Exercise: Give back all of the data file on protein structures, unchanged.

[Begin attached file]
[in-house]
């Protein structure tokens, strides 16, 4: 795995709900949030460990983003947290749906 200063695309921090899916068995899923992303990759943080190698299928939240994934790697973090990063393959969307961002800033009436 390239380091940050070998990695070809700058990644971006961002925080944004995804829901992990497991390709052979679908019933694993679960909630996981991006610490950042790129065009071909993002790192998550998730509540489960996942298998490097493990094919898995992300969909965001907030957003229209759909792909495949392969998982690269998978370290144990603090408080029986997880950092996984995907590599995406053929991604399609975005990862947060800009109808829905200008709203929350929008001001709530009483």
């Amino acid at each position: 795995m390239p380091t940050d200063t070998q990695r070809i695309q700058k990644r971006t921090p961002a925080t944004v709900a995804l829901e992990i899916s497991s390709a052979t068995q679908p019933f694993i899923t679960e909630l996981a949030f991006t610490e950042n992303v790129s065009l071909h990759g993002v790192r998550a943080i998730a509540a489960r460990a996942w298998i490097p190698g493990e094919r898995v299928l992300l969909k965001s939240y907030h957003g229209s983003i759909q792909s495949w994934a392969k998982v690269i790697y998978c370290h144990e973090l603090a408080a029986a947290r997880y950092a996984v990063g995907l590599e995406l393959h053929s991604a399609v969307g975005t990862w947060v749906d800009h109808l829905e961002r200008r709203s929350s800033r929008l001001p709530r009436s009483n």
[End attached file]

[in-house]
């Protein structure tokens, strides 16, 4: 795995709900949030460990983003947290749906 200063695309921090899916068995899923992303990759943080190698299928939240994934790697973090990063393959969307961002800033009436 390239380091940050070998990695070809700058990644971006961002925080944004995804829901992990497991390709052979679908019933694993679960909630996981991006610490950042790129065009071909993002790192998550998730509540489960996942298998490097493990094919898995992300969909965001907030957003229209759909792909495949392969998982690269998978370290144990603090408080029986997880950092996984995907590599995406053929991604399609975005990862947060800009109808829905200008709203929350929008001001709530009483």
């Amino acid at each position: 795995m390239p380091t940050d200063t070998q990695r070809i695309q700058k990644r971006t921090p961002a925080t944004v709900a995804l829901e992990i899916s497991s390709a052979t068995q679908p019933f694993i899923t679960e909630l996981a949030f991006t610490e950042n992303v790129s065009l071909h990759g993002v790192r998550a943080i998730a509540a489960r460990a996942w298998i490097p190698g493990e094919r898995v299928l992300l969909k965001s939240y907030h957003g229209s983003i759909q792909s495949w994934a392969k998982v690269i790697y998978c370290h144990e973090l603090a408080a029986a947290r997880y950092a996984v990063g995907l590599e995406l393959h053929s991604a399609v969307g975005t990862w947060v749906d800009h109808l829905e961002r200008r709203s929350s800033r929008l001001p709530r009436s009483n």